Child protection issues raise sparks at Crow Wing County Board
Sparks flew briefly at Crow Wing County’s Board meeting Tuesday during a discussion on out-of-home placement of children.
Crow Wing County Commissioner Paul Thiede asked outgoing Community Services Director Beth Wilms why the county wasn’t more successful in reducing out-of-home placement costs. Wilms said the intensity of cases, with the level of care some children need, is keeping costs high as families have greater barriers and mental health issues.
“I don’t think this is anything unusual to Crow Wing County,” Wilms said. “Out-of-home placement is one of those huge topics of conversation. I think what we need to remember while it is very costly for us to provide out-of-home placement, the alternative is that we don’t provide early intervention or we don’t get to those kids.”
Poverty in the area is one of the factors putting families in crisis, she said.
“I hate to always say we are driven by dollars,” Wilms said. “We are driven by what’s in the best interest for the children. It’s costly. There is no doubt about it.”
He said he wasn’t questioning the staff’s integrity or passion. But he said he was having a difficult time saying early intervention is going to solve the problem. If solutions aren’t found to tough cases, he said he didn’t see an answer.
“I don’t see a solution to this spiral,” Thiede said.
When Thiede said the problem was getting worse, County Attorney Don Ryan said characterizing the situation as spiraling out of control was unfair and inaccurate. Ryan said the board sought a 30-minute presentation from staff on an issue that could not be addressed in a half hour. And, he noted, no one sitting in front of the board could change the court system that orders some placement cases. Everyone knows the board wants to reduce the costs, but Ryan said it’s not that easy.
“I am extremely proud of the fact that we’ve been aggressive in trying to protect vulnerables in our county for a long time,” Ryan said, noting there has been great debate in whether money spent in one decade would save money in another. It’s hard to calculate, Ryan said.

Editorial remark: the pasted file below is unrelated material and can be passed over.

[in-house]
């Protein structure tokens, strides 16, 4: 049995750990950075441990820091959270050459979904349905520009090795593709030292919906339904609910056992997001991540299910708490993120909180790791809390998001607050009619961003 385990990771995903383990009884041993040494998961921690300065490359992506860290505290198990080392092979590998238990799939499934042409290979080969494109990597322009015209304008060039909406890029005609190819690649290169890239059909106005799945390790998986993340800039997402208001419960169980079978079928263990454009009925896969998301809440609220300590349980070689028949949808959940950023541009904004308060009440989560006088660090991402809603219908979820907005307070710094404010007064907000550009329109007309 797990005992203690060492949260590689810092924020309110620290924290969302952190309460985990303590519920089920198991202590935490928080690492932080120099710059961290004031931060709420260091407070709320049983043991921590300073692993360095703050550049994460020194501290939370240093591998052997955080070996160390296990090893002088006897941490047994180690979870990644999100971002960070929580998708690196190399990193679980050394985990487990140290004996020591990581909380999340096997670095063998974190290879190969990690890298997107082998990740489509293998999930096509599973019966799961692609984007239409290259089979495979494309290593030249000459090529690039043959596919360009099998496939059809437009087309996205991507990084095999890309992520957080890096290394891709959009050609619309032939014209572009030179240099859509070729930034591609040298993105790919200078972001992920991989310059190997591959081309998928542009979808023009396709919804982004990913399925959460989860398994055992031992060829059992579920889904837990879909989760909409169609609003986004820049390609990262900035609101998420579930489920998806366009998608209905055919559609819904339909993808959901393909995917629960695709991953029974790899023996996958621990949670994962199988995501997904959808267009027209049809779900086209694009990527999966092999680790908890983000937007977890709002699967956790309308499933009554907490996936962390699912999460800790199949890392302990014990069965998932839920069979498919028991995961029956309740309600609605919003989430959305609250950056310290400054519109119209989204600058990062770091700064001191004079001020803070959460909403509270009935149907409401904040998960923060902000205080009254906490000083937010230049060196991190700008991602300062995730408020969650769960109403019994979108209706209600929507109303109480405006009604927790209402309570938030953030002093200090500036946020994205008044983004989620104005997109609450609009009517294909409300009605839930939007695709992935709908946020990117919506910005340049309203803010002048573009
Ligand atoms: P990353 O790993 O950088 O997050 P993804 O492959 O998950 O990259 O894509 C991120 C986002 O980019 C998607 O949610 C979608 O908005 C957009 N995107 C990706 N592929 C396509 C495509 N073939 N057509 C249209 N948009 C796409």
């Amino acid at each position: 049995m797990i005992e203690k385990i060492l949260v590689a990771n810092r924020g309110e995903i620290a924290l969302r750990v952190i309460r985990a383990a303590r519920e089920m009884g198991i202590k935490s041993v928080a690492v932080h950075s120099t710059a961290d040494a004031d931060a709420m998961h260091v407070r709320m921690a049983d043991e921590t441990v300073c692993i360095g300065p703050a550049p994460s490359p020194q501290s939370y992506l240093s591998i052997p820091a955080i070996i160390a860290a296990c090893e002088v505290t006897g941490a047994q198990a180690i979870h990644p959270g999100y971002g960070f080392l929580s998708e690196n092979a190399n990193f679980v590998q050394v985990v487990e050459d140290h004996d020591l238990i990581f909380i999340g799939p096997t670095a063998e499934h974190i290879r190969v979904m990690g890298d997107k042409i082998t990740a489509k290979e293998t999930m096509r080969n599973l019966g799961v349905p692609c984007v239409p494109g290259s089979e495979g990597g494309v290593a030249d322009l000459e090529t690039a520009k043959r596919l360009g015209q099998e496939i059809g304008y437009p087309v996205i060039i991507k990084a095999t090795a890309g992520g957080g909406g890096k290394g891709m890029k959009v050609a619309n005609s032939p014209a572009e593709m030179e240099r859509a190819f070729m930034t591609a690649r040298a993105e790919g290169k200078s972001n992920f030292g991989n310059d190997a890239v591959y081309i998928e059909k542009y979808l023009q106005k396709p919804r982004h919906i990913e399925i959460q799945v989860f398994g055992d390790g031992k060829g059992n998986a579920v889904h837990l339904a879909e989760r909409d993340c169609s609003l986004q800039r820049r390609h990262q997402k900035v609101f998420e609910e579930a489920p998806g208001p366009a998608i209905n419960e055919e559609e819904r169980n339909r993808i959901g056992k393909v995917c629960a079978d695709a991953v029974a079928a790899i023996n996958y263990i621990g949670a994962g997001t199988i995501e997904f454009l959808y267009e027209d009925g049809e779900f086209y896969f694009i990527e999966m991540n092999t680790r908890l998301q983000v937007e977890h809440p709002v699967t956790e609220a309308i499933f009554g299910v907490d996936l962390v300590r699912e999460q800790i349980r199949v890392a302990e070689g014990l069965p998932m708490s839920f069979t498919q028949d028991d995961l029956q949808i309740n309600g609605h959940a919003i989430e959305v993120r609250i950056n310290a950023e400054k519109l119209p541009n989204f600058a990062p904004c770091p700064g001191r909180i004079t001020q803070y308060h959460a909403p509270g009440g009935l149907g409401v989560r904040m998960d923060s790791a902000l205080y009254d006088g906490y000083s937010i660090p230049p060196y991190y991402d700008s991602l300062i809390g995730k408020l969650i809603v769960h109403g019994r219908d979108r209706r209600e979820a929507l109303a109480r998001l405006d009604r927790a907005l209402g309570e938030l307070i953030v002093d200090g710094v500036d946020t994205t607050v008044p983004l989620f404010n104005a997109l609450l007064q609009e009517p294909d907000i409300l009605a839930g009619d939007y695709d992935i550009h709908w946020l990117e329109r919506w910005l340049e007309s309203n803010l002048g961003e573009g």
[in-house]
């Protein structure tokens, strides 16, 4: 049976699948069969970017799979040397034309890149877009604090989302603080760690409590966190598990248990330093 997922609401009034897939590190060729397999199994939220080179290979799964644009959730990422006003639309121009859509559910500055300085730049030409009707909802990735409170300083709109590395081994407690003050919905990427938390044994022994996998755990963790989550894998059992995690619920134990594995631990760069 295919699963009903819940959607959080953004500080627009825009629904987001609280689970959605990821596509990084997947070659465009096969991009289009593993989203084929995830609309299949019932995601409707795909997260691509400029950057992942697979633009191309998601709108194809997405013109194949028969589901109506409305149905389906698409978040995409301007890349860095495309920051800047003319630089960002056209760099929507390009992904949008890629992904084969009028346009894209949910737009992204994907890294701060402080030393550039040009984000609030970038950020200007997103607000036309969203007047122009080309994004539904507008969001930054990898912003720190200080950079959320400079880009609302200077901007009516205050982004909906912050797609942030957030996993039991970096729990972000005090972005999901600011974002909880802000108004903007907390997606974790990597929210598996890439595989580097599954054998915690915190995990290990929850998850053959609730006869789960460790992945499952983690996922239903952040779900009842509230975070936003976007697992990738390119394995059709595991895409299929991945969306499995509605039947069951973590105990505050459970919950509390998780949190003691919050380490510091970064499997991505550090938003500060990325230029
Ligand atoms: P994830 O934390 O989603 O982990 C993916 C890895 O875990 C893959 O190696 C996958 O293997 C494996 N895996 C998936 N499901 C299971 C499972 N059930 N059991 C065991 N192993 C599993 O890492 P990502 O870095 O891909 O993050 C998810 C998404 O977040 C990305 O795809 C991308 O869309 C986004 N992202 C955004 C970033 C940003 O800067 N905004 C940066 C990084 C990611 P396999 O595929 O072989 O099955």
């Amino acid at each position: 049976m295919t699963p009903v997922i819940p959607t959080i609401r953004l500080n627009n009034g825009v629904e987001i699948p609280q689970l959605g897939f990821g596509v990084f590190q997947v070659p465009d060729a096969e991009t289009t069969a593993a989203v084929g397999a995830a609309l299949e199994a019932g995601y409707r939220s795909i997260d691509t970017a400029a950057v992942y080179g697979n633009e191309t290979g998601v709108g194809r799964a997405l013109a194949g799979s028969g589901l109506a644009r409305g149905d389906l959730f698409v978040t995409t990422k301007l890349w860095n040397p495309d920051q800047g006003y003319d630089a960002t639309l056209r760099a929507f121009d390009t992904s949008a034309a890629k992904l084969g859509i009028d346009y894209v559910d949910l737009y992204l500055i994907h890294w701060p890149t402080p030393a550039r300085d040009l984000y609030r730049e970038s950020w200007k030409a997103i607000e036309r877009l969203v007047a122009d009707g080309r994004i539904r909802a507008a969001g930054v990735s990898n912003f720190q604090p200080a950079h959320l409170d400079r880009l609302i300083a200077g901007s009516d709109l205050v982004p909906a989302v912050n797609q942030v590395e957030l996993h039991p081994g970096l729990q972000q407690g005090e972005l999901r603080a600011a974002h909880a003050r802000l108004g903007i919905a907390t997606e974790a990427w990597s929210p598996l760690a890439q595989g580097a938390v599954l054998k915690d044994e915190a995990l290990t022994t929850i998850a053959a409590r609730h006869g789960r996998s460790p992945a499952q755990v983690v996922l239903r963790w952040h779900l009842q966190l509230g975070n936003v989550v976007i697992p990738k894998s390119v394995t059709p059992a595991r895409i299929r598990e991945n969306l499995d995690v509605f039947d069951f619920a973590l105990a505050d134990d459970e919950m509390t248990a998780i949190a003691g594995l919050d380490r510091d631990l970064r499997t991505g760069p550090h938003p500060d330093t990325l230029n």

Staff noted meth addiction was again a growing problem. Thiede questioned if meth penalties were more severe now than in the past and grew frustrated when Ryan said that was a criminal justice issue and not something the social workers before the board to talk about out-of-home placement could address.
“Get as frustrated as you want,” Ryan said. “Put the proper people in the room if you want to have the discussion. Don’t try to get your 20-second sound bite.”
Thiede said: “I’m not trying to get a 20-second sound bite Mr. Attorney.”
Thiede said he’d be happy to put everyone together for days if need by if it would lead to a solution.
Administrator Tim Houle intervened saying the likelihood of solving all of life’s intractable problems at the board table wasn’t high but the question is how can the county change its practices for continuous improvement and change practices to adapt to changing circumstances.
Board Chairman Doug Houge said that discussion could take an entire day and suggested the topic be revisited.
During the presentation on placement numbers and costs, Lynda Erickson, Crow Wing County supervisor for the Child Protection Assessment Unit, said some placements are driven by the court system. The county’s most expensive placement is a juvenile sex offender. The cost for a child in foster home may be $20 per day. The cost for a sex offender in treatment may be $300. Erickson said there were a variety of cases in between.
Thiede said by boring into the issues he didn’t want to give the impression of micro management or that he was dissatisfied with staff. Neither was true, Thiede said. The number of children in the county’s child protection rose from 281 in 2010 to 388 in 2011. The county had an average of 137 children per month in out-of-home placement last year, up from 133 in 2010. Child protection assessment rose from 257 in 2010 to 284 a year later.
The total number of youths placed out of their homes actually decreased slightly between 2011 and 2010, from 228 to 223. While there are fewer children placed outside of their homes, the county reported costs are going up. Children are taken placed outside their homes in some cases for in-patient treatment for juvenile sex offenders. In other cases, children are removed for their protection. Costs during that time rose from $2,929,102 to $3,023,199.